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Bey v. Warden

United States District Court, S.D. Indiana, Terre Haute Division

April 2, 2018

WARDEN, Respondent.


          Hon. Jane Magnus-Stinson, Chief Judge

         Petitioner Kevin Harden Bey seeks a writ of habeas corpus pursuant to 28 U.S.C. § 2241. His petition for writ of habeas corpus is denied.


         In 2012, in the Eastern District of Texas, Harden Bey was convicted by a jury of conspiracy to possess with the intent to distribute 1, 000 grams or more of marijuana, in violation of 21 U.S.C. § 846. Harden Bey was sentenced to 360 months' imprisonment. Harden Bey appealed and the Fifth Circuit affirmed Harden Bey's conviction and sentence. See United States v. Romans, 823 F.3d 299 (5th Cir. 2016). The Court of Appeals specifically held that Harden Bey received a sentence that was reasonable and at the bottom of the advisory Guidelines range. Id. at 314.

         On February 21, 2017, Harden Bey filed a petition for writ of habeas corpus. He asserts that he is “a free white people, a follower of the Messiah in the laws of the Almighty Supreme Creator . . . I cannot walk in your statutes. . . .” Dkt. 1 at 2. He explains that he seeks a writ of habeas corpus because he is not a danger to himself or society and any further restraint of liberty would be a crime against the people of Indiana. He seeks a writ directing the Sheriff of “Virgo County” to bring all evidence before the Court.[1] He seeks to expunge all records related to his personal identifiers.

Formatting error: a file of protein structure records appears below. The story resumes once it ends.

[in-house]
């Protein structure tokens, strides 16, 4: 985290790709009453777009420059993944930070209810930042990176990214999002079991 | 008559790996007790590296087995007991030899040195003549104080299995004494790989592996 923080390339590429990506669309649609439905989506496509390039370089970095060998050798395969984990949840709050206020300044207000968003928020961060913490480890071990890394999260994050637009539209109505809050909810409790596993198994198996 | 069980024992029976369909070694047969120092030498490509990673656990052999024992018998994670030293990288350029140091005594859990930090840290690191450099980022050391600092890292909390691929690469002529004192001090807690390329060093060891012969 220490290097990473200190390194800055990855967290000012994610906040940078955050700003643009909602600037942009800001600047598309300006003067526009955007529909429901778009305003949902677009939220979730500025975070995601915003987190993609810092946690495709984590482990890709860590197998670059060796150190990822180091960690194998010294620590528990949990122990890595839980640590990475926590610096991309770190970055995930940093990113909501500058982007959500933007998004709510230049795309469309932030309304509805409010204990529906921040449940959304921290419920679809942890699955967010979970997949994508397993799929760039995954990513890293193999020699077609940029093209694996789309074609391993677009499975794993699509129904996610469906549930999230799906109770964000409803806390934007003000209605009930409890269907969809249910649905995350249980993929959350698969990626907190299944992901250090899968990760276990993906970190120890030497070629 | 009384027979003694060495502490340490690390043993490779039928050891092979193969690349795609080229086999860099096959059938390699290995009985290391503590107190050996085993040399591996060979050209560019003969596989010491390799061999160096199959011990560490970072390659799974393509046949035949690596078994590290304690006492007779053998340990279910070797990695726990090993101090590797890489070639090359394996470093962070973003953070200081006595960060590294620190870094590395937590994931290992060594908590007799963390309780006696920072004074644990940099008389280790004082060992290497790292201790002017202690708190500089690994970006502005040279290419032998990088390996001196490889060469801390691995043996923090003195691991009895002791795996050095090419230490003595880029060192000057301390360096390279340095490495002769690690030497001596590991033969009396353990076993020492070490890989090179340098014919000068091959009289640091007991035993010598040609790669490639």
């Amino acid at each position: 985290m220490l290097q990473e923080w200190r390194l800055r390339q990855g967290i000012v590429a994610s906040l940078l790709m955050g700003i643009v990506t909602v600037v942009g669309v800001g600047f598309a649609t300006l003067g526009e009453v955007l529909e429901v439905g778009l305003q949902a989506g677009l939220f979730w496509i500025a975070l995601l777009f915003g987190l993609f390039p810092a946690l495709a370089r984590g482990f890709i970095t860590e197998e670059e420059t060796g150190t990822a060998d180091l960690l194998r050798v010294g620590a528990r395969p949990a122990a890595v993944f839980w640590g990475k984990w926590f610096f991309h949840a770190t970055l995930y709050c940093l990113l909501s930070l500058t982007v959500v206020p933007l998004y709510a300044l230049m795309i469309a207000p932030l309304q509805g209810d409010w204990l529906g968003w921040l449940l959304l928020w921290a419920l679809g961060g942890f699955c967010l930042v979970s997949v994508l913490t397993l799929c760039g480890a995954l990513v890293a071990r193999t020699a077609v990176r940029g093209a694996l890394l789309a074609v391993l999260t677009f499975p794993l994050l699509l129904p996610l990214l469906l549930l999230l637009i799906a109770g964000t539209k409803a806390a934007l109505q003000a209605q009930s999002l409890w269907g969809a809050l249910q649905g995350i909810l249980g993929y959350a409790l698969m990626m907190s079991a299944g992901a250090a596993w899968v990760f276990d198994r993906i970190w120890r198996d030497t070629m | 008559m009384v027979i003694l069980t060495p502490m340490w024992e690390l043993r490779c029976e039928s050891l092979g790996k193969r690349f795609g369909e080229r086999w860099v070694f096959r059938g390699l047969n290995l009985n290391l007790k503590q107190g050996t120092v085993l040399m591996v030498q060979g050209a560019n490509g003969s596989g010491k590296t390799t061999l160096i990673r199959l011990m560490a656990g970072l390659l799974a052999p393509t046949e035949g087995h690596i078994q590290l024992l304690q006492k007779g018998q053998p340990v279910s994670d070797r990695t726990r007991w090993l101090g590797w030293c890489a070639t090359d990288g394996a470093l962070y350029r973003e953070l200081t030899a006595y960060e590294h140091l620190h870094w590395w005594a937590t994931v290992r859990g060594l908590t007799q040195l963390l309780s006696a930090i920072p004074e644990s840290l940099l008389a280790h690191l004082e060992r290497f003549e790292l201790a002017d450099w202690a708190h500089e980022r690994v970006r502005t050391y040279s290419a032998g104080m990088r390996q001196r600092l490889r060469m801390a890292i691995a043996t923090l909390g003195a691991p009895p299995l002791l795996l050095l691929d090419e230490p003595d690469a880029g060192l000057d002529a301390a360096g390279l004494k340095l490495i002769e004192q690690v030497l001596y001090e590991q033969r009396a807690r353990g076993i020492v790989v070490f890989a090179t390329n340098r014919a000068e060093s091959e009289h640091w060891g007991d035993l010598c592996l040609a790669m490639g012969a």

On May 19, 2017, the Court ordered the United States to respond to Harden Bey's habeas petition. In response, the respondent argues that Harden Bey is not entitled to any relief in this action. Harden Bey moved to strike the response. The motion to strike was denied. Harden Bey failed to file a reply after being given an extended opportunity to do so.


         A motion pursuant to 28 U.S.C. § 2255 is the presumptive means by which a federal prisoner can challenge his conviction or sentence. See Davis v. United States, 417 U.S. 333, 343 (1974); United States v. Bezy, 499 F.3d 668, 670 (7th Cir. 2007). However, § 2255(e) provides that if § 2255 is “inadequate or ineffective to test the legality of his detention, ” Harden Bey may file an application for a writ of habeas corpus under 28 U.S.C. § 2241. This is known as the “savings clause of § 2255 and it ... will permit a federal prisoner to seek habeas corpus only if he had no reasonable opportunity to obtain earlier judicial correction of a fundamental defect in his conviction or sentence because the law changed after his first 2255 motion.” Prevatte v. Merlak, 865 F.3d 894, 897 (7th Cir. 2017) (internal quotations omitted); see also Montana v. Cross, 829 F.3d 775, 783 (7th Cir. 2016); In re Davenport, 147 F.3d 605, 611 (7th Cir. 1998).